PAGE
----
The Duplass Brothers’ Room 104, the multifaceted saga of one very eventful motel room, enters the world of women’s mixed martial arts fighting with the penultimate episode of its first season this week.
In “The Fight,” an MMA fighter finds herself stuck in the same dumpy motel (home to the show’s titular room), Greta Gaines (Natalie Morgan), as her competitor Rayna Gold (Keta Meggett). She complains to her manager JR (J. Claude Deering) about her accommodations and her middling wages.
She corners Rayna and invites her to her room. She begins quizzing Rayna about her earnings. Greta complains to Rayna about the fact that they don’t make a cut of the door earnings or merchandise. Rayna shrugs, conceding that though her competitor may be right, they have little choice, and Rayna needs to feed her family. Greta posits that they collaborate to throw the fight. The odds of the victor are even, so the bookie they’re talking to needs to know who to bet on. Tomorrow night is their last fight, they’re going to make enough a pay day to be financially secure for a while.
They opt to arm-wrestle to determine the victor of tomorrow’s fight. So they elect to spar, and stage the actual fight tonight. They have to watch their faces to ensure that they look good for tomorrow’s fight — an arrangement that quickly goes out the window. They agree to three two-minute sets, and a 60-40 split of their cut from the bet. Their competitiveness may prove to be their Achilles’ Heel.
They go at it for a few rounds, incurring more bumps and bruises than they had perhaps agreed to. Suddenly, Greta elevates the proceedings by shoving Rayna’s head against the motel’s lone glass window overlooking the outdoor walkway, cracking the glass into a cobweb-like spiral.
The fighting gets more violent. They discuss their futures after tomorrow night’s thrown bout. They don’t know how to do anything else, but they’re tired of being taken advantage of by promoters and managers.
The blows continue to elevate and with no ref, they have to determine who wins by tap-out. Rayna has the upper hand for the majority of the third round, but Greta wrestles her way free. The third round victor is indeterminate so they go to a fourth. Rayna eventually forces Greta into a chokehold, and pressures her to tap out. Greta’s stubbornness may doom her.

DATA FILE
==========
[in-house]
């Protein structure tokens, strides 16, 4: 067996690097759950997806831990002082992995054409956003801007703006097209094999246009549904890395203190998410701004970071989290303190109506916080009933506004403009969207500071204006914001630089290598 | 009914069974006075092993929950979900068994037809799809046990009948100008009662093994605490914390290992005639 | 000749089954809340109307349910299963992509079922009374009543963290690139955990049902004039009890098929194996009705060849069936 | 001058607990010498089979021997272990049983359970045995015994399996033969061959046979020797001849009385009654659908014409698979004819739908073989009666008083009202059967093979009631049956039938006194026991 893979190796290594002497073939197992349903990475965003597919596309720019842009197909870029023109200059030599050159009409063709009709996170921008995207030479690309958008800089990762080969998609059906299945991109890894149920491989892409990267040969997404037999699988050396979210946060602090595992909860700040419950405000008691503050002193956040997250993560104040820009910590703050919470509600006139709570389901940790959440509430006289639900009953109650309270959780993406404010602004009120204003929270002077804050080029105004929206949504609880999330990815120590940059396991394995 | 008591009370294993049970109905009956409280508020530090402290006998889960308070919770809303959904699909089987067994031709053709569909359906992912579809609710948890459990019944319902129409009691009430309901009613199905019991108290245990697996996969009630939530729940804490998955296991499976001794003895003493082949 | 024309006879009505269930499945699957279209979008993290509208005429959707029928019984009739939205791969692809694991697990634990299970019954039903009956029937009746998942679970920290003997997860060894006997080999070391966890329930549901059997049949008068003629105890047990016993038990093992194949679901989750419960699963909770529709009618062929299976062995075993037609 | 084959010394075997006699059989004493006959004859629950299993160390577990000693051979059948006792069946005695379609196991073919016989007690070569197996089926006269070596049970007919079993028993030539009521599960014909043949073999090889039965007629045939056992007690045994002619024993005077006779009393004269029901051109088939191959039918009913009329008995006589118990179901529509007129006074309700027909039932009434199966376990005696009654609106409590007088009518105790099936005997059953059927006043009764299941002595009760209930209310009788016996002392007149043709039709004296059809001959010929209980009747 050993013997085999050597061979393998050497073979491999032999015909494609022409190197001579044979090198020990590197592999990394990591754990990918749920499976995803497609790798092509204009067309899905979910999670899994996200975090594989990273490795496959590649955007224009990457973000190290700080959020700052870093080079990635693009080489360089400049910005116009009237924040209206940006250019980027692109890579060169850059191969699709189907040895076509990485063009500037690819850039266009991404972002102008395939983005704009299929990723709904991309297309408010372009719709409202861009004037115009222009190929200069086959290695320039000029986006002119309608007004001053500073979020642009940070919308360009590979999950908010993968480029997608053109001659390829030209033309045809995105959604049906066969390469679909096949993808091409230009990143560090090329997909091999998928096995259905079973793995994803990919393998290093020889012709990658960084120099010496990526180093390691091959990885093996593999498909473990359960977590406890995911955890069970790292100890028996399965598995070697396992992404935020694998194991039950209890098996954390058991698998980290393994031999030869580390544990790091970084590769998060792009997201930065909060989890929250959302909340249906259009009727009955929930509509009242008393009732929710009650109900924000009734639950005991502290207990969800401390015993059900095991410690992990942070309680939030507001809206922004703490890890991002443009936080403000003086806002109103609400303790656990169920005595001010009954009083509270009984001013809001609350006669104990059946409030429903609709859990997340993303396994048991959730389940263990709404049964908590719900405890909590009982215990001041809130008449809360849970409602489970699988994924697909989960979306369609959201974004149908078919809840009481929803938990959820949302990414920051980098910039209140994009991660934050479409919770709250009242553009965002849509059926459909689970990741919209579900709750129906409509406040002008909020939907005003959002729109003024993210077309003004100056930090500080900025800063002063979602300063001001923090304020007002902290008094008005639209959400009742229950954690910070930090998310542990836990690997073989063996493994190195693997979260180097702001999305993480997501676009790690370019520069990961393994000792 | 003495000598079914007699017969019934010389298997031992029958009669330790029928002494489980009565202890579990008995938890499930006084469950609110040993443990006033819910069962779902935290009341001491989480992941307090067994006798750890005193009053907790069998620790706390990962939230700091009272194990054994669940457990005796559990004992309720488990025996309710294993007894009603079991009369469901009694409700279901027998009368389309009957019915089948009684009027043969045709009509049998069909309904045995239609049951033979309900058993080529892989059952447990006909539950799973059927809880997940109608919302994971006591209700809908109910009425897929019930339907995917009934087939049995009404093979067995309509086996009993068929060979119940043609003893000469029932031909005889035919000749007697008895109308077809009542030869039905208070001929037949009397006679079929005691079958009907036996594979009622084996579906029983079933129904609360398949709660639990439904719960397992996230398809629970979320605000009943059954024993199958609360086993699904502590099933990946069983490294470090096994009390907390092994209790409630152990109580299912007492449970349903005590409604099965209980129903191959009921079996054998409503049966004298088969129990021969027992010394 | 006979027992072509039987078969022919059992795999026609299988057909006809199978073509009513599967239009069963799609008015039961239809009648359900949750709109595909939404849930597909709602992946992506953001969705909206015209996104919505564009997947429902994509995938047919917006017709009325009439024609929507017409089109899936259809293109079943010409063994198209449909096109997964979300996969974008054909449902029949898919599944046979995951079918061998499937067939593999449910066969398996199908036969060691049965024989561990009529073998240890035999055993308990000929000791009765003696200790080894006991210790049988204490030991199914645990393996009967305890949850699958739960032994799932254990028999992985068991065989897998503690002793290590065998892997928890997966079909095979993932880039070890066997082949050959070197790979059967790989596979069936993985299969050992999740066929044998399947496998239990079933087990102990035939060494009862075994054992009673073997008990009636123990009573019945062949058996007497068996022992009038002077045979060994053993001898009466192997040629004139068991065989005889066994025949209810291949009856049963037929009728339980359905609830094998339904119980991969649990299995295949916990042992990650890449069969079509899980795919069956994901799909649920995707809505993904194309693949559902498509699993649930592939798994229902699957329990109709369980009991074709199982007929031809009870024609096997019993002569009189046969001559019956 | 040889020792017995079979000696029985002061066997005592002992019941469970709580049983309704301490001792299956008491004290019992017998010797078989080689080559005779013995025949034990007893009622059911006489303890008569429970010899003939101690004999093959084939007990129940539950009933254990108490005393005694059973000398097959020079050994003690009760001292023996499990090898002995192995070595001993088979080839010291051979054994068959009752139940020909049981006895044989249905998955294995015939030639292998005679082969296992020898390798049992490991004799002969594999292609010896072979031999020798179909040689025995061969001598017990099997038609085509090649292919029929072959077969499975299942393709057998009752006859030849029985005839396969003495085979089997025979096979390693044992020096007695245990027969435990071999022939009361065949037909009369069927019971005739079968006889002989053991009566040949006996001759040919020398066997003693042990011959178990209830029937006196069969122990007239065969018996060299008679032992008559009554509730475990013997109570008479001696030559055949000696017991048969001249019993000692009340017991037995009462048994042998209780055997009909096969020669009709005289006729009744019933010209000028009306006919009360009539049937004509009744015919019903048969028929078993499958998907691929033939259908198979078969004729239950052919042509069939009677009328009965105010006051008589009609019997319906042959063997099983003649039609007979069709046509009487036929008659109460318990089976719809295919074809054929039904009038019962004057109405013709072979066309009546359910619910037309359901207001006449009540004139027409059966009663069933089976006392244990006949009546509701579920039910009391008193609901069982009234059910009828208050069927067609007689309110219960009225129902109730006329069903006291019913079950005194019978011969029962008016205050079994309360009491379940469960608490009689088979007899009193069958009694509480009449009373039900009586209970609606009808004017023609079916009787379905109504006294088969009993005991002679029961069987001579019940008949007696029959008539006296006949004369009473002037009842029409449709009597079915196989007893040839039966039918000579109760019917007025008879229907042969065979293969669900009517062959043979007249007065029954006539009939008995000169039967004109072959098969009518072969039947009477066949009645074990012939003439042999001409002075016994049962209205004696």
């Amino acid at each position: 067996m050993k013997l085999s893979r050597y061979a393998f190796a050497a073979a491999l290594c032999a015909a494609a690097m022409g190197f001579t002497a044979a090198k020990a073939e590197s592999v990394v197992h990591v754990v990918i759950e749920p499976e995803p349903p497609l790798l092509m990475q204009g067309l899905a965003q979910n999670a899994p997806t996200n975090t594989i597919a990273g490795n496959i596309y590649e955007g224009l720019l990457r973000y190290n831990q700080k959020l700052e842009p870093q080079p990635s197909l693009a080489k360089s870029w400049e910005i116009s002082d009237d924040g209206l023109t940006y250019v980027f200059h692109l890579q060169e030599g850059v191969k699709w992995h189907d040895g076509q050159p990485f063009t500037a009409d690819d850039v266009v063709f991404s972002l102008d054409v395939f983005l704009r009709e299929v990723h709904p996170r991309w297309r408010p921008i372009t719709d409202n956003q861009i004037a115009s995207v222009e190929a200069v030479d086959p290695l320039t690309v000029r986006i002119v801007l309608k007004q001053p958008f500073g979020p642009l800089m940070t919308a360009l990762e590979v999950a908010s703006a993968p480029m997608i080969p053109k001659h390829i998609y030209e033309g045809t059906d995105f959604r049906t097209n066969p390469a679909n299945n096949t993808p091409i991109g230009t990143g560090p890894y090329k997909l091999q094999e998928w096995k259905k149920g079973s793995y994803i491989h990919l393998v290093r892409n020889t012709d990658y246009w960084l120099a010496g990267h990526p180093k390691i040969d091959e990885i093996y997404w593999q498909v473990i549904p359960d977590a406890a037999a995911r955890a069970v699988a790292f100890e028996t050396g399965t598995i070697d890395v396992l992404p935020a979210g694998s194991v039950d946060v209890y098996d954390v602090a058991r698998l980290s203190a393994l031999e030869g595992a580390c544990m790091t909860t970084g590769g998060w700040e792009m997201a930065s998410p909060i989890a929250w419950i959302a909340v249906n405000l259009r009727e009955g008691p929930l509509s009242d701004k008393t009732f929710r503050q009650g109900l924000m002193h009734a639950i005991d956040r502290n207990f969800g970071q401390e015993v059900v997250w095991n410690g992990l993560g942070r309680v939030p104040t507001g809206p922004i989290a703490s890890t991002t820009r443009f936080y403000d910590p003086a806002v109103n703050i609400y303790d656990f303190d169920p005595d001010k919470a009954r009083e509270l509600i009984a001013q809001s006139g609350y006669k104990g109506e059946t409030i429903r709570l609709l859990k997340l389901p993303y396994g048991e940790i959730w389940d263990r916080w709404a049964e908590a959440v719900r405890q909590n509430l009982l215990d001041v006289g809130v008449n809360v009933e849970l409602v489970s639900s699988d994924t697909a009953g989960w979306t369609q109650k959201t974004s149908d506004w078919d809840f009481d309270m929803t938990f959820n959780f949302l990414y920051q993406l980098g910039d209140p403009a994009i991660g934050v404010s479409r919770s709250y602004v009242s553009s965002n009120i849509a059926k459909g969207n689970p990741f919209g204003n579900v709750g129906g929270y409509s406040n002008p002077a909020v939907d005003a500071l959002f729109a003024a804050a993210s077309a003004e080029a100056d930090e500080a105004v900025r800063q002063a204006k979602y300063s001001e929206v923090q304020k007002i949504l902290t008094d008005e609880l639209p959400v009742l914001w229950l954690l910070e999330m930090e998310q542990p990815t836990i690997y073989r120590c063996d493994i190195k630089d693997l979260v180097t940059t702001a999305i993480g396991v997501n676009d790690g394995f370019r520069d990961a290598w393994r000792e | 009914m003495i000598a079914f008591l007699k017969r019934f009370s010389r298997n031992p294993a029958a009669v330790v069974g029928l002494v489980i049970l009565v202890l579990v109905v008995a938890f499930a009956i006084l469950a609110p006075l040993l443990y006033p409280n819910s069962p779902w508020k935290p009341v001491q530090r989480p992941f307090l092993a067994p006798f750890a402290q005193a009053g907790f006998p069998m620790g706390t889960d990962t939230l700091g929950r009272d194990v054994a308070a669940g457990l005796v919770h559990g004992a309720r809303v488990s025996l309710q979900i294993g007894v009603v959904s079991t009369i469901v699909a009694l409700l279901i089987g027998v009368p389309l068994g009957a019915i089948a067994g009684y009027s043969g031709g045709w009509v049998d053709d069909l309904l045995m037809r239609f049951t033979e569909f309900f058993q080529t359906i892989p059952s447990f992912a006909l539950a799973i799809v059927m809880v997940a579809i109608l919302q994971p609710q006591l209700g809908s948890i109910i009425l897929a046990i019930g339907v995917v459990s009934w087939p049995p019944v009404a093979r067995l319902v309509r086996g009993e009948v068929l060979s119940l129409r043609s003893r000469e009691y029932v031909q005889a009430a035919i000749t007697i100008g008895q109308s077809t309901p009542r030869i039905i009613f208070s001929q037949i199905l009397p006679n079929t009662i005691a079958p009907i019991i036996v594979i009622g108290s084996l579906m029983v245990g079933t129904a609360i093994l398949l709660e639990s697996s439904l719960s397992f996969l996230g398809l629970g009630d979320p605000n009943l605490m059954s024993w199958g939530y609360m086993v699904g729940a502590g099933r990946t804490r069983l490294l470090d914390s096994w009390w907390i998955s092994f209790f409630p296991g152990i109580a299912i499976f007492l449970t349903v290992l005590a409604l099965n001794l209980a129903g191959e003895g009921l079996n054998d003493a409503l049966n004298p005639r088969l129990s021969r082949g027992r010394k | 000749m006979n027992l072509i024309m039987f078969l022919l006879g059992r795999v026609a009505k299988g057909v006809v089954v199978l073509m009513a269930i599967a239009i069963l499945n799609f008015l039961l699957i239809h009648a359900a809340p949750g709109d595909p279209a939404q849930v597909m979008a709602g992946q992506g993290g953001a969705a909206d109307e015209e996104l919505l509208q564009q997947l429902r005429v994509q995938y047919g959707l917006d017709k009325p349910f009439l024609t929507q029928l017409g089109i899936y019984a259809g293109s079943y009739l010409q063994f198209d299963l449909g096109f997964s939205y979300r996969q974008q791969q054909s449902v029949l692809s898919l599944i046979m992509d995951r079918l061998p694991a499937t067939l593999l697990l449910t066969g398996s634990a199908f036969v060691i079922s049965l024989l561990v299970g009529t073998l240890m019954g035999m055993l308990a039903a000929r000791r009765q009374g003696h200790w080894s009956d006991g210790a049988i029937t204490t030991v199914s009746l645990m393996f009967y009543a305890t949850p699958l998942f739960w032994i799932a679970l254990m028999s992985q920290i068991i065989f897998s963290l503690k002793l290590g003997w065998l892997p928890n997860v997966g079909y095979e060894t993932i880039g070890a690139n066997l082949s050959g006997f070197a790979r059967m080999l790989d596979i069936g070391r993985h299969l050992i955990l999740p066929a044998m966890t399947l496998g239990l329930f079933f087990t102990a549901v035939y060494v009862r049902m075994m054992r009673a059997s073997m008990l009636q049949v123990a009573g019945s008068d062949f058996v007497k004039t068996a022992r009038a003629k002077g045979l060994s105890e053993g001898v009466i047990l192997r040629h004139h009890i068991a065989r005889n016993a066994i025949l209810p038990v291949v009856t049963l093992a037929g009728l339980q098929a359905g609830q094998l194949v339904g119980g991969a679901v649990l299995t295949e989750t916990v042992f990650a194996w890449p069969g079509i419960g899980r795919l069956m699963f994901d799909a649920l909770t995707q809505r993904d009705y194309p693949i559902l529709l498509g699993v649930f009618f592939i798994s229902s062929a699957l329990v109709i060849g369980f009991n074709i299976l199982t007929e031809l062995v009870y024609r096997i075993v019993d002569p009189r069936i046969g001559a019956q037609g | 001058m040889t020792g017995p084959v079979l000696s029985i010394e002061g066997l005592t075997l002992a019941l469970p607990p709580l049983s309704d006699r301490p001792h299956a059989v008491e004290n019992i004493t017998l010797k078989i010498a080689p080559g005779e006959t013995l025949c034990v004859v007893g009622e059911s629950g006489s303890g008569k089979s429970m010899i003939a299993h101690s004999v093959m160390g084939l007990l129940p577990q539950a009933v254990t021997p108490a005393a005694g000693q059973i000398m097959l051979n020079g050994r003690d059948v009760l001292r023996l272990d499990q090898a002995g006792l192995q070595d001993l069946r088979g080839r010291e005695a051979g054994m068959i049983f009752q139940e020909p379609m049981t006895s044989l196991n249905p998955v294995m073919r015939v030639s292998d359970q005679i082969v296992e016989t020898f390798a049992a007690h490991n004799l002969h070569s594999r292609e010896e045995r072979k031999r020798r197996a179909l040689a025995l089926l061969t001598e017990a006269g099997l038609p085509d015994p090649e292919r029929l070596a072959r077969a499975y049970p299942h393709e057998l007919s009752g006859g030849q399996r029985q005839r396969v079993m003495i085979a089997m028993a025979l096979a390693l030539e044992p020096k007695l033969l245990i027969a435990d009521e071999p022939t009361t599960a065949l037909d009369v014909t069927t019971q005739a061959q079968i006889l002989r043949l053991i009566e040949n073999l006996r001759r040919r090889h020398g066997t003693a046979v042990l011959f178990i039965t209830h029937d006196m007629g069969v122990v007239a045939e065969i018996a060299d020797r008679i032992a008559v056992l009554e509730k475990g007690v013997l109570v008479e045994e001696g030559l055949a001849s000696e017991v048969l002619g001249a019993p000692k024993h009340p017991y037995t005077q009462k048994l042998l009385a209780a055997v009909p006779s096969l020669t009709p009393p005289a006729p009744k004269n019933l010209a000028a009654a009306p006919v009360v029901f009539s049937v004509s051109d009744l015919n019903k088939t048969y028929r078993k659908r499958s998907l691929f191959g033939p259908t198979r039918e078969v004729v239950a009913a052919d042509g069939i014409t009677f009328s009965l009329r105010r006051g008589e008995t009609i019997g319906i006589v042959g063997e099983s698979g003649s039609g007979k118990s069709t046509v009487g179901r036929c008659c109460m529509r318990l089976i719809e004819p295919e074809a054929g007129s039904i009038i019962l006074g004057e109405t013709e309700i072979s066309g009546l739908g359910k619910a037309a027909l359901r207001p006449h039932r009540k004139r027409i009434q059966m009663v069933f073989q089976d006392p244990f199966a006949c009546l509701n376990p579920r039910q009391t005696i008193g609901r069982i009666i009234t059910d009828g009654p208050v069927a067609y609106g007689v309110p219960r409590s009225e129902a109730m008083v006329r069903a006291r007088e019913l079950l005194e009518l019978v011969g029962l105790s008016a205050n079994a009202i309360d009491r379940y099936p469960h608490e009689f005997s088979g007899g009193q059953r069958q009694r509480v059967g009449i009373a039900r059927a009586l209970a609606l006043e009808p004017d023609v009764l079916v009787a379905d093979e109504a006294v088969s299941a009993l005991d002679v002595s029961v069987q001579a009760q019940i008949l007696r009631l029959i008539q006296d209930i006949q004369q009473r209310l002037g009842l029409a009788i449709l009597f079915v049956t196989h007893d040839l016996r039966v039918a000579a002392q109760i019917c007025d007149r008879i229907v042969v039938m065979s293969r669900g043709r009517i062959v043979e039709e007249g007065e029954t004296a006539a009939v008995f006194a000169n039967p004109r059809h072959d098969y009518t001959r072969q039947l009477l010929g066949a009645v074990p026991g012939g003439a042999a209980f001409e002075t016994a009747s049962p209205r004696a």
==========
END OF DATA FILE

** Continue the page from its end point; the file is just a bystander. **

The next day, a hotel attendant appraises the damage they’ve done to Greta’s room. The fight plays loudly in the adjoining room, and is so vicious that the room’s occupant implores the attendant to check it out. What started as a fight for money has apparently metamorphosed into a hyper-competitive blood feud between two evenly-matched competitors.
So what becomes of their arrangement to throw the fight and split the winnings? Has that plan gone out the window now? Are they fighting for pride, money troubles be damned? Are they fighting for the love of the sport, for the love of the only thing in the world they’re any good at? Like most episodes of Room 104, “The Fight” leaves us with plenty of intrigue and plenty of questions. “The Fight,” directed by Megan Griffiths and written by Room 104 co-creator Mark Duplass, stands as one of the HBO anthology series’s clearer entries to this point, but it can’t resist the ambiguous resolution that has become the show’s confounding trademark. I want to know what happens at the end of both the hotel fight and the real thing the next day. I want to know what happened to their bet.
That said, the show is intense, and the performances by Meggett and Morgan are top notch (although Meggett would clearly kill Morgan if they were to really get into a ring together — the former has maybe 15 pounds of muscle on the latter). Another standout behind this week’s episode is cinematographer Doug Emmett, whose stellar, dexterous handheld camerawork operates without much cutting during the fights. Duplass’s cleverly structured timeline detailing the events of the night in a circular, anti-chronological order keeps us thoroughly engaged throughout what might otherwise be a fairly rudimentary narrative.
“The Fight” occupies a tier among the show’s more successful episodes, but its insistence on murkiness over clarity when it comes to resolutions feels more stubborn than Greta at her greatest moment of weakness.
Alex Kirschenbaum | Contributor